Friday, April 12, 2013

Dump and Go Chicken Cacciatore

March 25, 2013

Chicken Cacciatore over thin spaghetti
Almost No-Knead Bread
Garden Salad
2008 Tré California Merlot

Crock Pot Chicken Cacciatore from 101 Cooking for Two
Almost No-Knead Bread from Cook's Illustrated

There seem to be two different uses for the slow cooker (a. k. a. Crock Pot, though that's a brand name). The first is as a tool to fix meals quickly and easily: open some cans, cut up some meat, dump it all in the slow cooker, turn it on, and walk away. The second is to use it as a tool for cooking foods for a long time, but only after spending time preparing ingredients to fully develop their flavor, as in my favorite Beef Burgundy.

This recipe for Chicken Cacciatore fit clearly in the dump and go category. Sometimes, that's what you need. We had spent the weekend in San Diego for the Destination Imagination State Finals tournament. After two long days of driving and a long day at the tournament, I took Monday off from work to rest up and get caught up. That meant a dinner which could be fixed without spending a lot of time in the kitchen.

I made a few changes to the recipe published by Dr. Dan in his blog. Instead of 2 pounds chicken breast I used 1 pound of breast meat, which I cut into smaller pieces, and 1 pound of dark meat, which was already in reasonably sized portions. I added ¼ teaspoon of dry thyme and I included the optional ¼ teaspoon of red pepper flakes.

To accompany the Cacciatore I made a loaf of no-knead bread. While making bread would seem to be at odds with the goal of spending a minimum amount of time in the kitchen, it is not. This bread does take some time to make, but it takes very little hands-on time. Mixing the ingredients takes but a few minutes, then kneading it and shaping it take a few more, but other than putting into the oven and taking it out, that's about all. I didn't have any mild lager beer to add to the dough, as called for in the recipe, so I substituted some porter that I had. This resulted in a slightly darker crumb with a nuttier, less tangy flavor. I also prepared a garden salad using the fresh vegetables we had on hand.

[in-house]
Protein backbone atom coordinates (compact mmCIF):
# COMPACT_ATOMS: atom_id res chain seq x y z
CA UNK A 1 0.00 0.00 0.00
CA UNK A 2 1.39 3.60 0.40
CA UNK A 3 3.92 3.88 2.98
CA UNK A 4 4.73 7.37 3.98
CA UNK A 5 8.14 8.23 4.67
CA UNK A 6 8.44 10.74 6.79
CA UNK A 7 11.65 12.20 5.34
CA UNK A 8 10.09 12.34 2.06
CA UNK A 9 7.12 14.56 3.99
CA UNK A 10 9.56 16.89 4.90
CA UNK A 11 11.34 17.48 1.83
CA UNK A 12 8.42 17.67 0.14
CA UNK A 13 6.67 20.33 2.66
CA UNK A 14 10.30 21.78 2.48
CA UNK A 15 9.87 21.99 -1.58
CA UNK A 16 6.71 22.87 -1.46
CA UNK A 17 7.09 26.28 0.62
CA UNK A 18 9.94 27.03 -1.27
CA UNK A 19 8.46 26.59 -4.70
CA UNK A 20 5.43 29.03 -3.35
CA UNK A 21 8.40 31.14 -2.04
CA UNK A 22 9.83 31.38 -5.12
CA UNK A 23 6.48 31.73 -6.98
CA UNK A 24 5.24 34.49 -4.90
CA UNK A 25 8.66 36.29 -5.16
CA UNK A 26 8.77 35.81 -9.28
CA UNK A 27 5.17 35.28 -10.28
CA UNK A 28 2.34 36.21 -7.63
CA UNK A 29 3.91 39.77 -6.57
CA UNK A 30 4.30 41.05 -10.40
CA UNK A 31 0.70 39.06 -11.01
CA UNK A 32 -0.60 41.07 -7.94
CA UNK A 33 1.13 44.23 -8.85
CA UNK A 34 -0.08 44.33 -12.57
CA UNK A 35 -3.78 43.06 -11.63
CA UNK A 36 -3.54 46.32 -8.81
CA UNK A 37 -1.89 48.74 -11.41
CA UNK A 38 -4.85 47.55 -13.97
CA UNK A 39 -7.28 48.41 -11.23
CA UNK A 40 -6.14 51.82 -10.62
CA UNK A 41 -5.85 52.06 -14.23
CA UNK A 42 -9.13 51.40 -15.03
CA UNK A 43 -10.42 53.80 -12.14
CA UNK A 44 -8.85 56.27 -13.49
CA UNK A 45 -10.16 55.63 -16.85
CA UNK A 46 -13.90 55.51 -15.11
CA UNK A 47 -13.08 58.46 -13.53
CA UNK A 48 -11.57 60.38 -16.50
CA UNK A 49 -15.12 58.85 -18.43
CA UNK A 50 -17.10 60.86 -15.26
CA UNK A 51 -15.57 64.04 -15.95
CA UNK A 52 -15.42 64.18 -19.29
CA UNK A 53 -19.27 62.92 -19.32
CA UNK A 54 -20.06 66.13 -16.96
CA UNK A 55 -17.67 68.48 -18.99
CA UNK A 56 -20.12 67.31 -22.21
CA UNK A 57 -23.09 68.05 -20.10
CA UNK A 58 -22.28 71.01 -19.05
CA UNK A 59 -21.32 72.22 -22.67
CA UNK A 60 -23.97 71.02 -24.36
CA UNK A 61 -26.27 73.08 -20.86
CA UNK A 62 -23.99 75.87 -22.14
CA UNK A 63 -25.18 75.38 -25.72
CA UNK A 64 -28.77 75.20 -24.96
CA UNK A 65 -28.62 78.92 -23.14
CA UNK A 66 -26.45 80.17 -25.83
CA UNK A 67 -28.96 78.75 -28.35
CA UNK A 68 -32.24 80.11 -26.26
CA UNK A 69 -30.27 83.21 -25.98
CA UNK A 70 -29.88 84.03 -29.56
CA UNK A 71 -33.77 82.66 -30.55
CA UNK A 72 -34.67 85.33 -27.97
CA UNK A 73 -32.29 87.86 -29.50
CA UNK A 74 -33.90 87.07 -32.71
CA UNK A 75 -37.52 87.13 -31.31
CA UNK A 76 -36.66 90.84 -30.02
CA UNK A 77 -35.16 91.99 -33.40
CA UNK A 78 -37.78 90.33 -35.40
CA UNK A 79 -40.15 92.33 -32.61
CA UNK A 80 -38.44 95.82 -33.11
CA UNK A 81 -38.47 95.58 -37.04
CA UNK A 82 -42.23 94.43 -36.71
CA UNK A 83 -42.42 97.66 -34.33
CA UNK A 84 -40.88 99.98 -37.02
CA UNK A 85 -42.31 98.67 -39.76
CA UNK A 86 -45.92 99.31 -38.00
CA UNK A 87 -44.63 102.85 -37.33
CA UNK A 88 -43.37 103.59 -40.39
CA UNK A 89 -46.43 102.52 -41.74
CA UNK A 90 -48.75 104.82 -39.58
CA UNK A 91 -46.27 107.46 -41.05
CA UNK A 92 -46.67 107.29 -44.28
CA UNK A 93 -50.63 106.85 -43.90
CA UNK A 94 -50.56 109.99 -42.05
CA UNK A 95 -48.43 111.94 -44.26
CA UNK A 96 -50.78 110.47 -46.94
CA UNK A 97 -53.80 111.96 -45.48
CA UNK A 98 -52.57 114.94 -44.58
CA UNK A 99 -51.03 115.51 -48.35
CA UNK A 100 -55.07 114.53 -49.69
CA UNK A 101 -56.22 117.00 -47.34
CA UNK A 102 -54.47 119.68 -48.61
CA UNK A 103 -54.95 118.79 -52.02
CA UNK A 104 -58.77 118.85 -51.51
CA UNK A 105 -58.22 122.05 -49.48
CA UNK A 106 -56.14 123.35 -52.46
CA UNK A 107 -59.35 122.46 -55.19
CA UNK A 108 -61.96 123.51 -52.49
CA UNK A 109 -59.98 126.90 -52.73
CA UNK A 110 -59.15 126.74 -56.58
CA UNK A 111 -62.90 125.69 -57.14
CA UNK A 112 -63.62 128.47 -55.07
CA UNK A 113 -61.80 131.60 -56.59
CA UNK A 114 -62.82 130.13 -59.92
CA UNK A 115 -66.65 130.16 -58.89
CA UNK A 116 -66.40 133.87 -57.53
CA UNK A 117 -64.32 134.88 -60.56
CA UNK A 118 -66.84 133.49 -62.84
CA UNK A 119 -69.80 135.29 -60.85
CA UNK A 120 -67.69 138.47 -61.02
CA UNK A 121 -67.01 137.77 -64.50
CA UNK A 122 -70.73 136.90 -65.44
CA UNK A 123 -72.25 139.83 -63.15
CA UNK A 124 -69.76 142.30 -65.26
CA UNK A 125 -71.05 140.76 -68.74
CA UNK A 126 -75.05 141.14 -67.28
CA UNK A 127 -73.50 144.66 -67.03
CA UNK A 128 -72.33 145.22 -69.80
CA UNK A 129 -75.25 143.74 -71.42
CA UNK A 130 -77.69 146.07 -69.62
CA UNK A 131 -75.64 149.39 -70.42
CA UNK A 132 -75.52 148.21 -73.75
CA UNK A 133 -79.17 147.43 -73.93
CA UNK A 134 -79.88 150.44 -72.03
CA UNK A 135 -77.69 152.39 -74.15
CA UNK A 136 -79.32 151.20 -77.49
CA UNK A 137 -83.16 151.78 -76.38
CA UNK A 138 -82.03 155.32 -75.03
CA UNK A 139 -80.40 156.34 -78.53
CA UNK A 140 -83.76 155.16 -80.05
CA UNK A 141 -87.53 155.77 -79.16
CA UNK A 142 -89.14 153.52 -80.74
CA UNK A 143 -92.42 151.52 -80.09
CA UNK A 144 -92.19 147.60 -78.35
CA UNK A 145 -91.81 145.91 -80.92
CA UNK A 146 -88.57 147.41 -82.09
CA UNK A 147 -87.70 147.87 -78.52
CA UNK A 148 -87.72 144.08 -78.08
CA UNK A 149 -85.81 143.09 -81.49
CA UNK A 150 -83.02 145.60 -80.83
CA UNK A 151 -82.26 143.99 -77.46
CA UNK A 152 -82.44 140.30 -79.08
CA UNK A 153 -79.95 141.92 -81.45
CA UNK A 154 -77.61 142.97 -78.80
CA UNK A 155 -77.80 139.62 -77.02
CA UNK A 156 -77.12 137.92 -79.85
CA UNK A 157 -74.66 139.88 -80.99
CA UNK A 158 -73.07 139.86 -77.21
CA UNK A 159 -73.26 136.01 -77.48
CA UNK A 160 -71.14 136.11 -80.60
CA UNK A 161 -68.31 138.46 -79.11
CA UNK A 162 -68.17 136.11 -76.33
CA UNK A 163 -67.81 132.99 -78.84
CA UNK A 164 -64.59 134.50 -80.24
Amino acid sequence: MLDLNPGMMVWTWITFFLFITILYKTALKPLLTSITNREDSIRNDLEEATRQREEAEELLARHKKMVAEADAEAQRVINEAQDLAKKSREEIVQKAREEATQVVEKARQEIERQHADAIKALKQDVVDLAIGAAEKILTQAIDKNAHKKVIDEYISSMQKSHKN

This recipe met the goal of providing a hearty meal with a minimum effort. It wasn't the most flavorful version of Chicken Cacciatore but then that wasn't the goal. If I were to make it again I would omit the red pepper flakes. It's amazing how much heat such a small quantity of these flakes can impart to a dish, they effectively masked many of the other flavors. I might also omit the dark meat. It was so  over cooked by the time the white meat was ready that it was hard to find any reasonable-sized pieces of dark meat in the finished recipe. The white meat was tender but I thought it was a little dry, I think it was done before we were ready to eat and so maybe overcooked a bit.

This recipe made a lot of food for two people. We reheated it in the microwave and served it with pasta. It would have been nice if we'd had more big pieces of chicken to eat as the dark meat was all but invisible, as it had disintegrated. Including the original dinner, we had this for four meals, with a little left over after that which we discarded.

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